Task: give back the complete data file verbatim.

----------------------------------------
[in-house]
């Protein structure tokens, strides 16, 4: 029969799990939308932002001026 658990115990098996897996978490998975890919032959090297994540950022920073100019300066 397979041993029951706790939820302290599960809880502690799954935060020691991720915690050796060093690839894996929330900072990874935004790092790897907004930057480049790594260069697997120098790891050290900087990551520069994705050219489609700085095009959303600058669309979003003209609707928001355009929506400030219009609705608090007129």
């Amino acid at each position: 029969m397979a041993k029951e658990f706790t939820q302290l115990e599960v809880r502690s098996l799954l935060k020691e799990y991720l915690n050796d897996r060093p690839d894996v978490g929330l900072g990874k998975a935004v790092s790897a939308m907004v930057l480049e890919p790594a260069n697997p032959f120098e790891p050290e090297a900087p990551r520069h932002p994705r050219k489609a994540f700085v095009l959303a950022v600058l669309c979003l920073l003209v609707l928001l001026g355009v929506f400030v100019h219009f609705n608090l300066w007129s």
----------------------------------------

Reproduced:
[in-house]
């Protein structure tokens, strides 16, 4: 029969799990939308932002001026 658990115990098996897996978490998975890919032959090297994540950022920073100019300066 397979041993029951706790939820302290599960809880502690799954935060020691991720915690050796060093690839894996929330900072990874935004790092790897907004930057480049790594260069697997120098790891050290900087990551520069994705050219489609700085095009959303600058669309979003003209609707928001355009929506400030219009609705608090007129």
């Amino acid at each position: 029969m397979a041993k029951e658990f706790t939820q302290l115990e599960v809880r502690s098996l799954l935060k020691e799990y991720l915690n050796d897996r060093p690839d894996v978490g929330l900072g990874k998975a935004v790092s790897a939308m907004v930057l480049e890919p790594a260069n697997p032959f120098e790891p050290e090297a900087p990551r520069h932002p994705r050219k489609a994540f700085v095009l959303a950022v600058l669309c979003l920073l003209v609707l928001l001026g355009v929506f400030v100019h219009f609705n608090l300066w007129s």